Willy has never wanted to know why such a cute, sweet, innocent little dog such as he is had such a hard lot early in life. The vet said that he’d been treated kindly, but had come from a disadvantaged home, meaning they had more love than money. I think that’s a fair trade. When he first took over our house he had worms, a bald spot on his back, no hair on his belly due to malnutrition, and was more than a mite skinny. Yet he was as happy and grateful as he could be, because he was not comparing his lot or his life to anyone else’s.

If I had to use just one word to describe Willy, that word could only be Love. That Love’s expression are the Joy and Gratitude that erupt spontaneously and volcanically all day and all night. Even in its sleep that little body stretches and rolls, clearly intoxicated with the luxury of simply being alive, of simply having a body when nothing at all was due him.

Scratch his haunches, and Willy will strain upward to lick you in thanks. Kiss him and he will kiss you back—mind the tongue. Throw a stick and he will chase it joyfully. He’s not very good at bringing it back, but he is a marvelous chaser. Willy plays to his strengths.

So, can animals help to clear us up spiritually? Can they show us how to live in loving clarity on an ongoing basis? Oh yes, you bet they can!  And do. In fact, they willautomatically do so if we don’t resist them. Kind of like enlightenment, we have to want truth more than we do our victim story. If we do, then we will surely find it. Wecan’t not.

Over the past ten years, my two cats Henry and Dickens, have changed my whole outlook on and experience of the world. My guardian angel, Miss Betsy, mother and best friend to all of us, has given us a model of Goodness to admire and emulate. She has shown us Love in action.

And Willy? Oh my. His is one of the Hundred Thousand Names of God.


Colin Drake

Dear Fellow Explorers, Firstly I would like to welcome the recent buyers of my books from www.nonduality.com Here is a piece I wrote in response to a blissful day of sitting with Isaac Shapiro where we were exploring the (potential) bliss of embodiment.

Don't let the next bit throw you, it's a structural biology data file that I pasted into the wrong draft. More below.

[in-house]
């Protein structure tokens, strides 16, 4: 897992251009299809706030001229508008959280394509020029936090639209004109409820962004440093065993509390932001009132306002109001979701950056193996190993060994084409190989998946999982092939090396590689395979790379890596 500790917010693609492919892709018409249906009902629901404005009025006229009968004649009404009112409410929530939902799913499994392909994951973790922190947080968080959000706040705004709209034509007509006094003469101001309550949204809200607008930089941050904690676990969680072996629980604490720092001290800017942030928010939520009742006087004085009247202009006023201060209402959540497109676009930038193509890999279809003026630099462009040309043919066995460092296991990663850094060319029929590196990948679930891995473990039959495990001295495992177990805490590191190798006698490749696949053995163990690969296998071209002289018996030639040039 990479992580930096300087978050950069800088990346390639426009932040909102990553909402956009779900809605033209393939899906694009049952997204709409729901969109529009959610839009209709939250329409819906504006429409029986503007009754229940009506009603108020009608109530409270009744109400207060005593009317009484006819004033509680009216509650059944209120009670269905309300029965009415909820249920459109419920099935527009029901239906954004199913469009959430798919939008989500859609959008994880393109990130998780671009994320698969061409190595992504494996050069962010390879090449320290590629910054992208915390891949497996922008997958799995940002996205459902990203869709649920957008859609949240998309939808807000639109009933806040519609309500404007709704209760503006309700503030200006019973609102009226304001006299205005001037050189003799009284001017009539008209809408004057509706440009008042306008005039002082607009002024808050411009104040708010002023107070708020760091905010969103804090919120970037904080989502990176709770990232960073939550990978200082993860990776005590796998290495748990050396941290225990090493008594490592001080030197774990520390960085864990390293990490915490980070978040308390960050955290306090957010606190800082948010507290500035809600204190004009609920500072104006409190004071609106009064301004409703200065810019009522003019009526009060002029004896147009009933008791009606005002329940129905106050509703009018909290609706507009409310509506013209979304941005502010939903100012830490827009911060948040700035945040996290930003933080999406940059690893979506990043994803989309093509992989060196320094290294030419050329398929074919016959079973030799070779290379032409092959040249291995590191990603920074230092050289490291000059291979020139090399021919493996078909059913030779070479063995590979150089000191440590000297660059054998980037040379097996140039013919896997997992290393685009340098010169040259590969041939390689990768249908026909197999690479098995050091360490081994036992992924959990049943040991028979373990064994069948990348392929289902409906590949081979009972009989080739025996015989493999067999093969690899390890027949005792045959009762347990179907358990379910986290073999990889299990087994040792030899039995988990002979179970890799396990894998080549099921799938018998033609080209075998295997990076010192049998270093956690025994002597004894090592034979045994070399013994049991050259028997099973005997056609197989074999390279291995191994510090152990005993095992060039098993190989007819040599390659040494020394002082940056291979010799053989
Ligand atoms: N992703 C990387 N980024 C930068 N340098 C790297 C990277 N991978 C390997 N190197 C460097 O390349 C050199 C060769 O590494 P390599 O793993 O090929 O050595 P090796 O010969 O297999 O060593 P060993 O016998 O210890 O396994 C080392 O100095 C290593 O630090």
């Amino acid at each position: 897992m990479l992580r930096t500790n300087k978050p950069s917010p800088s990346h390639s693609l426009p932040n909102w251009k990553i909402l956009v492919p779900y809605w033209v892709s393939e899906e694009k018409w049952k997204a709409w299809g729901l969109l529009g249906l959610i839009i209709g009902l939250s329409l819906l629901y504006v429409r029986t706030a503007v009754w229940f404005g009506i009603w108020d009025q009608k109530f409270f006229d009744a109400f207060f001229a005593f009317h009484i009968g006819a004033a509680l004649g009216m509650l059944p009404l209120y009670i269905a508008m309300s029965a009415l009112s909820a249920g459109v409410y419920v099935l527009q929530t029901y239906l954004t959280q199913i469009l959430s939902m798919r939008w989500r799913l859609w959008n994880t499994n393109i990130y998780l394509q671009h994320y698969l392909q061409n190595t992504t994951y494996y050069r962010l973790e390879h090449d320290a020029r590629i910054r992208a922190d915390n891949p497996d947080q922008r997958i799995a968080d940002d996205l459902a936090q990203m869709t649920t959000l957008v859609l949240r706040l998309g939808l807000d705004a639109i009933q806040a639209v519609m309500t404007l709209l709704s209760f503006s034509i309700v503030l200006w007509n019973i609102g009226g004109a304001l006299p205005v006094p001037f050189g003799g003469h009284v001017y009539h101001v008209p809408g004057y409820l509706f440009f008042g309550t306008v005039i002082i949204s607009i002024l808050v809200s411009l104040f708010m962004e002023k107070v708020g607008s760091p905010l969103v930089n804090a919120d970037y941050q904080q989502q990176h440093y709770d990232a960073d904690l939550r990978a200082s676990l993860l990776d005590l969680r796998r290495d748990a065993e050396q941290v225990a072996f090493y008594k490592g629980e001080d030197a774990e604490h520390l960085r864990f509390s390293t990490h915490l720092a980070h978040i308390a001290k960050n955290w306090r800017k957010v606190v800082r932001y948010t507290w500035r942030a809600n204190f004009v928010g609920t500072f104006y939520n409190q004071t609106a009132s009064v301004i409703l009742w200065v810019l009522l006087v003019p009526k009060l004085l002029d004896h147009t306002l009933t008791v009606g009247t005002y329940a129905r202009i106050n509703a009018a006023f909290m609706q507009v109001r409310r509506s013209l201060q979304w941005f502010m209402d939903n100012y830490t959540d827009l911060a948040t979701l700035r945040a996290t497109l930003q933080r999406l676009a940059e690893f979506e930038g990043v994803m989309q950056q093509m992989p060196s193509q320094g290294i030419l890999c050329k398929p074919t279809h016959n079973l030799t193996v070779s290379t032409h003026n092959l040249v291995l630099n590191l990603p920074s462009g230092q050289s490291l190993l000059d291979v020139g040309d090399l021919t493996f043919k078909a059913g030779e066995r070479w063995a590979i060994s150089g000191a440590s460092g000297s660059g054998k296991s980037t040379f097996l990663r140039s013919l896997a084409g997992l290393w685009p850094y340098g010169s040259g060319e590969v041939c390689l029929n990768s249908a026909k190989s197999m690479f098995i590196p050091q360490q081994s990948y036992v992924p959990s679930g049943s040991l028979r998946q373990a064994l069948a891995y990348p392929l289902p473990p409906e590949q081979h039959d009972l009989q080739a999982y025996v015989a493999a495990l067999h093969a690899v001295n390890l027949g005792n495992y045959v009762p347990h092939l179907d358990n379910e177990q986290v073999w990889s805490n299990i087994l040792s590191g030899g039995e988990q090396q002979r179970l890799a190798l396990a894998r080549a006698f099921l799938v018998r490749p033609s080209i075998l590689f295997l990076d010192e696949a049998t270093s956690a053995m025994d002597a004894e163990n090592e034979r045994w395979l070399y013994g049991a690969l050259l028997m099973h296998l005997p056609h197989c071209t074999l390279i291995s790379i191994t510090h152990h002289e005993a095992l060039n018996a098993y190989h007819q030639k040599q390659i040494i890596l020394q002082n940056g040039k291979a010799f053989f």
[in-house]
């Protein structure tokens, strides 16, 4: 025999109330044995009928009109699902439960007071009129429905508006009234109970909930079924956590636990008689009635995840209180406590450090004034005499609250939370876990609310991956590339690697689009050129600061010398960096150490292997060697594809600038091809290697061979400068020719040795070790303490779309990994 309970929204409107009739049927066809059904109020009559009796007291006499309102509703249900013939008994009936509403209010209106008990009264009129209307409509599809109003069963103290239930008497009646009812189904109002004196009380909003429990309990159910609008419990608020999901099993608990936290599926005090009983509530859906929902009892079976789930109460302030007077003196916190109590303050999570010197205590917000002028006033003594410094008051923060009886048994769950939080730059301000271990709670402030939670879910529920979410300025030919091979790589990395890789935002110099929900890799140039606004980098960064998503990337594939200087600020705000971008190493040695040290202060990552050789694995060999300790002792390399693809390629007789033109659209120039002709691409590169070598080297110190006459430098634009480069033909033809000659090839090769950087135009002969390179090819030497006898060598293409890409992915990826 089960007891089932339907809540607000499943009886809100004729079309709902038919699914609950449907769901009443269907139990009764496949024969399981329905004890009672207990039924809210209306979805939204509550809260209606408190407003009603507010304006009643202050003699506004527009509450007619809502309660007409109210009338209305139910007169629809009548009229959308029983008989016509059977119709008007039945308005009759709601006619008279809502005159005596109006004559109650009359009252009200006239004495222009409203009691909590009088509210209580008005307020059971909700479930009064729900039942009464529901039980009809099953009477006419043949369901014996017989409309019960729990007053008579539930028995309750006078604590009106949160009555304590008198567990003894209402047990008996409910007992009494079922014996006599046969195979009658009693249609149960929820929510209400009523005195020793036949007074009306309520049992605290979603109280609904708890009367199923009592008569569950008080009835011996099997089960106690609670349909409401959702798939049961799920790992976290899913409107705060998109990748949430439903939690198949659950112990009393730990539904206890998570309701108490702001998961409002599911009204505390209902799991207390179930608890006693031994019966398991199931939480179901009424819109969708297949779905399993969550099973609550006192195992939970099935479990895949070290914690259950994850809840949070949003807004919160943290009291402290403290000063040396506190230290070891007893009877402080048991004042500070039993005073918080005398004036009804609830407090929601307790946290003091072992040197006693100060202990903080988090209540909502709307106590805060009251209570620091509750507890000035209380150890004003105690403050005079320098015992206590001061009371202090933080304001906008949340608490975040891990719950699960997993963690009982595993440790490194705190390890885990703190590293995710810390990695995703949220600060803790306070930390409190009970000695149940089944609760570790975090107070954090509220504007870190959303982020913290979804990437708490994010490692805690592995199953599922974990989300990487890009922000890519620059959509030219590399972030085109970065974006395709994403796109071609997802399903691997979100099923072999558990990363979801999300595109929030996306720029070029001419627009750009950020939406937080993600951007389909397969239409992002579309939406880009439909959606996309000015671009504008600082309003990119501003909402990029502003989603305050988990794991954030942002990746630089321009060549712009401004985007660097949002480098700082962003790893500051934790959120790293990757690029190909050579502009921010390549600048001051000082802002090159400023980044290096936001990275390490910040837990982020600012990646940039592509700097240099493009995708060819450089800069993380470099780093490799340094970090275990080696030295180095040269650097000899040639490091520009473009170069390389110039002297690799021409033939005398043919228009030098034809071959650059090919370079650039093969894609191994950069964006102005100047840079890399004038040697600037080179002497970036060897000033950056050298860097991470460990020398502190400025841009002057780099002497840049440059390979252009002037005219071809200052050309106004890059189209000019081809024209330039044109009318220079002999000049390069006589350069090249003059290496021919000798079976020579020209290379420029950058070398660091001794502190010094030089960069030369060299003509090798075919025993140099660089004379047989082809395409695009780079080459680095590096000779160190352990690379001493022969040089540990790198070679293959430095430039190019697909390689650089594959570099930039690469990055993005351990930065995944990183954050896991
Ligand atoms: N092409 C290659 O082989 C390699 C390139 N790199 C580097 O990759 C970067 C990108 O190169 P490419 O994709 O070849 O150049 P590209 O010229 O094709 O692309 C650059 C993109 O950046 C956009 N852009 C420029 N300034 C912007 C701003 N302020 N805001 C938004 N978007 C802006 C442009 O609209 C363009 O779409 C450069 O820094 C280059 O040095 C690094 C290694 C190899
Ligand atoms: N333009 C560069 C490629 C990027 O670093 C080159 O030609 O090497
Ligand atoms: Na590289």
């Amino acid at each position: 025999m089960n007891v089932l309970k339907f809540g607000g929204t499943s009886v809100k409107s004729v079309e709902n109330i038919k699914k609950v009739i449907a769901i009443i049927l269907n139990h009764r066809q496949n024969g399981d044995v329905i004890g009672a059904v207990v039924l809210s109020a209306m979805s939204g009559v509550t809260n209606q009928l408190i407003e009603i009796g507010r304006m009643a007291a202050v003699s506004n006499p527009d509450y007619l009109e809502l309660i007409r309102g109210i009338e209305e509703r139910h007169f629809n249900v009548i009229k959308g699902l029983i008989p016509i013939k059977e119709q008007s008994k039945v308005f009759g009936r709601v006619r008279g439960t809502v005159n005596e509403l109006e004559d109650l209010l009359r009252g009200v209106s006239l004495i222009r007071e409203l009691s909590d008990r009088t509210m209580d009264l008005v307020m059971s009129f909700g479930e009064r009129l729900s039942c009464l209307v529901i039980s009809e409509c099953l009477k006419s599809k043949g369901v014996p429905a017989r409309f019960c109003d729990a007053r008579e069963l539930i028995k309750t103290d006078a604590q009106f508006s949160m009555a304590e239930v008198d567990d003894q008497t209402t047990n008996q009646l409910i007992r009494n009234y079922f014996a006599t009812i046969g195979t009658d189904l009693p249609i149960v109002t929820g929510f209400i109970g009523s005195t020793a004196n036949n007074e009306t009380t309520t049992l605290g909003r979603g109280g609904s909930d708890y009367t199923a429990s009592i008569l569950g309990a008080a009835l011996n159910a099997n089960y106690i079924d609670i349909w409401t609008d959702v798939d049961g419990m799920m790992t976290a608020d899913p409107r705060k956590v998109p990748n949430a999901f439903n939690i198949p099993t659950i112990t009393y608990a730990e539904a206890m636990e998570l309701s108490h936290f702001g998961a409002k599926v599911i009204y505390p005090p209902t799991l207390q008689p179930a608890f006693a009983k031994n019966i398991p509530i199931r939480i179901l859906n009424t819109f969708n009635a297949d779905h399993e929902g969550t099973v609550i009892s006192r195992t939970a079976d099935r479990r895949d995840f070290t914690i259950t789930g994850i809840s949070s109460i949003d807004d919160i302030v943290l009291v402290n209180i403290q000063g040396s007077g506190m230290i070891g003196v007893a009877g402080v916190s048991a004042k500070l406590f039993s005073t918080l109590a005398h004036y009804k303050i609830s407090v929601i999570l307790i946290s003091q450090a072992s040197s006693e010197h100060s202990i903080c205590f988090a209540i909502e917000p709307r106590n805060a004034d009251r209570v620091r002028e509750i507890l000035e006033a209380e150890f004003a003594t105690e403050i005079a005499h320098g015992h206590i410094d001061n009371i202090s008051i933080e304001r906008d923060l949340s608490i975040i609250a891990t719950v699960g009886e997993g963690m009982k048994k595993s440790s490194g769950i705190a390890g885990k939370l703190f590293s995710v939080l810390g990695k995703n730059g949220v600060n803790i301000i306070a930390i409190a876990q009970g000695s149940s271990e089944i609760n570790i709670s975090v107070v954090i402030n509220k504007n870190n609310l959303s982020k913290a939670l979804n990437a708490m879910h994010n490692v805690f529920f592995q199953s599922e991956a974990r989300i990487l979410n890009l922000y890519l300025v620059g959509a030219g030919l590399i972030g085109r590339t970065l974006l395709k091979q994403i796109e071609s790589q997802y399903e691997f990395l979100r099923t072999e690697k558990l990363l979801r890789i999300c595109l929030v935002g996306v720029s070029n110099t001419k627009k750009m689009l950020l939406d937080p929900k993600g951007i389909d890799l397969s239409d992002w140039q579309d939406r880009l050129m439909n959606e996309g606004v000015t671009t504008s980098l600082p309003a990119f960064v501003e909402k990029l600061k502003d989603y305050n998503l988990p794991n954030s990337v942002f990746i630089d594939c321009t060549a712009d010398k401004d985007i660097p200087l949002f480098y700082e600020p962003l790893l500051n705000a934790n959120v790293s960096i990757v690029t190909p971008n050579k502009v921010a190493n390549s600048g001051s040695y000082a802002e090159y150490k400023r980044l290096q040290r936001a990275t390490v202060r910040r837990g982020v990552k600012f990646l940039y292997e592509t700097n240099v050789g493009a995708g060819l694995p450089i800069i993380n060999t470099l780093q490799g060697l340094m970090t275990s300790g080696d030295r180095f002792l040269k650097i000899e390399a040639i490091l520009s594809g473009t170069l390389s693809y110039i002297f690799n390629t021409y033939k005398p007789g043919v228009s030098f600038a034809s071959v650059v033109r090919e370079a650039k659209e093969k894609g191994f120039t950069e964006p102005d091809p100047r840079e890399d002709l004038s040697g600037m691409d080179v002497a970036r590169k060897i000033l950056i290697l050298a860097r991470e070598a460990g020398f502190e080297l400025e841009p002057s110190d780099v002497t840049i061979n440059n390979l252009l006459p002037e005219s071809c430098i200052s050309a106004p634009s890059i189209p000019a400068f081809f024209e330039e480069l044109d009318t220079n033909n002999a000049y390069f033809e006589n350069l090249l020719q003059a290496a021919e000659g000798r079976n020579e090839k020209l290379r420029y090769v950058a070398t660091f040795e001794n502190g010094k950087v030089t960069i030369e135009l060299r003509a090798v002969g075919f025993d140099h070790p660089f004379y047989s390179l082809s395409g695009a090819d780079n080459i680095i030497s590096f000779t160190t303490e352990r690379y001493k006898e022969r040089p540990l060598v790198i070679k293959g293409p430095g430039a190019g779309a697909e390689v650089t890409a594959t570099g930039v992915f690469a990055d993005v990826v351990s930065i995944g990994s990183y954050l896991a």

Enjoyment or Renunciation?

 by Colin Drake

Many religions and spiritual paths have urged their followers to go beyond bodily pleasures, by renunciation, to achieve spiritual growth. Others have denigrated the mind as being only useful for worldly pursuits and of no use in discovering the Absolute Truth, instead lauding the state of ‘no mind’ where the thought process is suspended, or the various samadhis which are trance like states involving transcending the normal thinking process. However, I will argue that physical embodiment as an instrument of Consciousness is a wonderful process entailing the possibility of thoroughly enjoying its manifestation, the world, with all of the senses and nervous system bestowed on the human body. Moreover, the human mind is an amazing device, our onboard computer, which is quite capable of delving deeply into the nature of the Absolute Reality.

Much of the urge to renunciation is historical, stemming from eras when physical life was a lot harder than it is today and thus the possibility of physical enjoyment was greatly reduced. So much so that The Buddha declares that life is suffering and therefore:

Buddhism maintains that the main purpose of life is to overcome suffering. The Buddha stated that, ‘One thing I teach is suffering and the end of suffering. It is just ill and the ceasing of that ill that I proclaim’.[1]His primary teaching to achieve this was the Four Noble Truths (suffering, its cause, that it can be overcome and how to do this), described as ‘the most fundamental and basic teaching of Buddhism’.[2]The cause of suffering is craving and clinging, which has many aspects one of which is the sense of self-attachment, that is, attaching to ‘phenomena or sense objects as self or as belonging to self’.[3]To overcome this, Buddha suggested the Eightfold Path which centres on the concepts of anatta, no-self and anicca, the impermanence of all things. Once one has realized that there is no essential self and that all things are ephemeral and impermanent then there is truly no one to crave and nothing which is permanent to which to cling.[4]

However, he also realised that too much austerity is counterproductive and that the achievement of trance-like states did not result in awakening:

On discovering that aging, illness and death are integral in all human life he was deeply shocked and on seeing a sadhu who had renounced the world, in an attempt to transcend this suffering, the Buddha was inspired to do likewise. He studied under many teachers rejecting all of their techniques as capable of achieving trance states but incapable of giving liberation. It is said that, after six years of ascetic practices the Buddha realised the futility of these and, after taking a meal, sat under the Bodhi tree where he vowed to stay until achieving enlightenment.[5]